Rapist footballer pleads for ‘second chance’
Public opinion is divided this week over whether striker Ched Evans, now out of prison after a rape conviction, should be allowed to play for his old team. Has he paid his debt to society?
‘Super Ched Evans!’ Sheffield United fans chanted before a fixture this week against Bradford City, in a strong show of support for their former star striker. But the crowd's action has shocked many. Evans has just finished serving a prison sentence for rape and the chants have only added to an already heated public debate about the footballer’s future.
The 27-year-old former player was released from prison last Friday, after serving half of a five-year sentence. In 2011 the Welsh international was convicted of raping a 19-year-old woman at a hotel in Rhyl, north-east Wales. The jury unanimously decided that because the woman was drunk, she was not capable of consenting to sex.
Evans is desperate to clear his name — and to get his old job back. He has always maintained that the sex was consensual. In a video posted on his website this week, he again proclaims his innocence and asks for a ‘second chance’ to play for his club again.
Yet many are outraged that he has offered no apology to his victim, who has been forced to flee her home after her identity was revealed by a vicious Twitter campaign against her.
While some fans have called on Sheffield United to take Evans back, over 150,000 people have signed an online petition urging the club to drop him. Even the deputy prime minister Nick Clegg has waded into the debate, urging bosses to think ‘long and hard’ about the decision.
But even if Sheffield United do not take Evans back, another club might. Marlon King was sacked by Wigan Athletic after serving a sentence for sexual assault in 2009, yet has since gone on to play for several other high profile clubs.
Crime and punishment
Evans has served his time, some argue, and shouldn’t be punished again by losing the working life he knew and loved. To argue anything else makes a mockery of the legal system. The law protects all of us against ‘mob rule’. Campaigners should not be allowed to take justice into their own hands and lead campaigns out of a sense of vengeance. Evans’s career already hangs by a thread; this sends a clear enough message to young men about the serious nature of rape.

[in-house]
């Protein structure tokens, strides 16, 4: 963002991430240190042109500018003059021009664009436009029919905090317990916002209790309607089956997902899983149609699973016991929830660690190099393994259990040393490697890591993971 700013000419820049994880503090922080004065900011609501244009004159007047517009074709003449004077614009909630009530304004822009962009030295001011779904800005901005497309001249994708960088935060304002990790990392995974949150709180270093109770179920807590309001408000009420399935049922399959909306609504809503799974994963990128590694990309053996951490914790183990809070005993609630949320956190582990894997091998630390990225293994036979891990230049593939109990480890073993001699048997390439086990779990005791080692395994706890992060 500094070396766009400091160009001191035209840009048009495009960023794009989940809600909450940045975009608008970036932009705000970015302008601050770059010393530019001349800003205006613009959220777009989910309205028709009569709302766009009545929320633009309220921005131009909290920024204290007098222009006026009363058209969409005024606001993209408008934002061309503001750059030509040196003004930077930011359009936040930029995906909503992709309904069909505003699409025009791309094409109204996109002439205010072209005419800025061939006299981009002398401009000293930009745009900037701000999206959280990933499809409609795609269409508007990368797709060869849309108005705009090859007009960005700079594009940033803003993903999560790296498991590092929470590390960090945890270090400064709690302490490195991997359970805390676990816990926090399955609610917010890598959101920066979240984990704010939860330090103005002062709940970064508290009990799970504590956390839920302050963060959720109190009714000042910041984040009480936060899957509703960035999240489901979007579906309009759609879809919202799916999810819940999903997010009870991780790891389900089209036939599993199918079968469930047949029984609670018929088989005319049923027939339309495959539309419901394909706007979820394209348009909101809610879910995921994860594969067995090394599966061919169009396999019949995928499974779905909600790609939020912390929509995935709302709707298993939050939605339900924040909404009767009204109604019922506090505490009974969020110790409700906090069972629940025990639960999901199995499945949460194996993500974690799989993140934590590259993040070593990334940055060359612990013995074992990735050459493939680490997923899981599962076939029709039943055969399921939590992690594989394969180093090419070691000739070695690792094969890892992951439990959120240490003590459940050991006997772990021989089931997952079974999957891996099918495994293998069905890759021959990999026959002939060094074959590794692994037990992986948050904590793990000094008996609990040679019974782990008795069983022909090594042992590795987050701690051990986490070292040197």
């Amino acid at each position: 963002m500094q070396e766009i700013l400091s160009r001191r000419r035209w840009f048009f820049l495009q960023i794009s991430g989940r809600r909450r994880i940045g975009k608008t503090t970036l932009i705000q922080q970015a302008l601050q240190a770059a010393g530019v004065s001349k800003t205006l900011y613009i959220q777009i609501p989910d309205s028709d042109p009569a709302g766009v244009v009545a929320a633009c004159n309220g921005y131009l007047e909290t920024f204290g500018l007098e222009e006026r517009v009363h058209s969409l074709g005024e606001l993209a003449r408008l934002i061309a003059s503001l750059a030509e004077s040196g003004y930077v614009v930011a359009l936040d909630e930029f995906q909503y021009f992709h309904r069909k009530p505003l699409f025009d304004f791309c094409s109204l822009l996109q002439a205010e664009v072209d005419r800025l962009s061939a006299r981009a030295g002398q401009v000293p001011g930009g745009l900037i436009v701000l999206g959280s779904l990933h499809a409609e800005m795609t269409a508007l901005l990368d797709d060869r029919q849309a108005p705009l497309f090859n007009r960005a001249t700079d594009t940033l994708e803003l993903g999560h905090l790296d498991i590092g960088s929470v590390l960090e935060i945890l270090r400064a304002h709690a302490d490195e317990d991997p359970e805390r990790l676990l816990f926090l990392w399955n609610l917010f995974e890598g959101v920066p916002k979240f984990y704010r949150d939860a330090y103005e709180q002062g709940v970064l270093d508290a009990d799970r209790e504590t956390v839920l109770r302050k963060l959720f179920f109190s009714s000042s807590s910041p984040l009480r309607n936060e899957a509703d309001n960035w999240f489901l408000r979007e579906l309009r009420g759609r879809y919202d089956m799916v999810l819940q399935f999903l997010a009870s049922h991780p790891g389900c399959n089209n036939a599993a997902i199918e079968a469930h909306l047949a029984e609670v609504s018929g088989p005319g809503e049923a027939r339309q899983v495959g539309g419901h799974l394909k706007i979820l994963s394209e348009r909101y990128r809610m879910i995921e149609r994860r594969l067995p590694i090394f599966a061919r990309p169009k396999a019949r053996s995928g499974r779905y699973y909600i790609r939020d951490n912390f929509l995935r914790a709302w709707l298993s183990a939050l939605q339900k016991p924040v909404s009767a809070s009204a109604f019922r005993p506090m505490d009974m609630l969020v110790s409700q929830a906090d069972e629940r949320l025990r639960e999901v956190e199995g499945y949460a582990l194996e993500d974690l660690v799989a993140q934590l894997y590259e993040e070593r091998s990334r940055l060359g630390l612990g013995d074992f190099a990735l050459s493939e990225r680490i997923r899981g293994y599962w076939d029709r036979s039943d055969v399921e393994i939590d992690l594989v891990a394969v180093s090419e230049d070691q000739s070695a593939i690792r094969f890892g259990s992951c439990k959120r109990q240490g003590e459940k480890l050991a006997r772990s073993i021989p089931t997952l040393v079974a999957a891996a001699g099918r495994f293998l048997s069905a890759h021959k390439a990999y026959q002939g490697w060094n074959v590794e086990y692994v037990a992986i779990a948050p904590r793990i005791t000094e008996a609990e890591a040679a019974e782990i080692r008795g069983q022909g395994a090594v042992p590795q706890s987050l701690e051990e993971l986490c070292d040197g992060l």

But others say that handing him back his high-paying, high profile job minimises the appalling nature of his crime. Rehabilitation requires remorse for his actions and Evans has shown none. Seeing Evans cheered on the pitch will be distressing for other rape victims and may deter them from coming forward to press charges. It also sends a terrible message to young boys, who idolise and respect their sporting heroes. A lawyer, teacher or doctor couldn’t return to their job after committing such a crime — nor should a high profile footballer.
- Should Sheffield United allow Evans to play for them again?
- Should Evans have served a longer sentence for his crime?
- Take a look at some of the situations given in the Brook link in ‘Become an Expert’, which discuss consent. Design a poster and slogan based on one of the examples.
- Class debate: ‘This House believes Ched Evans has paid his debt to society and should be allowed to play for Sheffield United.’
Some People Say...
“Some types of rape are worse than others.”
What do you think?
Q & A
- How does this affect me?
- The Evans case demonstrates the importance of consent in sexual relationships and some comments on Twitter and elsewhere seem to show how little it is truly understood. It is crucial to understand that everyone has an absolute right to say ‘no’ to any form of sex or sexual touching at any time and for any reason. Sexual touching without consent is illegal.
- Isn’t it the girl’s fault because she was drunk?
- No. This is what is known as ‘victim-blaming’. Of course, drinking sensibly on a night out and making sure you know how to get home is good, solid advice. But rape is rape, and the only person to blame for it is the rapist, not the victim. In legal terms, people who are drunk or high are incapable of consenting to sex, and taking advantage of someone in these states is rape.
- Evans was sentenced to five years on 20 April 2012 with a minimum term to be served of two and a half years, subject to good behaviour.
- Nine people were prosecuted for naming the victim in 2012. She was 19 when she was raped by Evans and subsequently granted lifelong anonymity. She was forced to change her name and move house after she was harassed on Twitter by football supporters who mentioned her real identity 6,000 times.
- Nick Clegg
- The Sheffield Hallam MP said: ‘I don’t think it’s right for politicians to tell football clubs what they will do and who they employ. All I’m saying is I think football players these days, they get paid a lot of money, they are public figures and you can’t ignore that.’
- A Newsround survey last year found that 24% of boys between 8 and 12 want to be footballers when they grow up.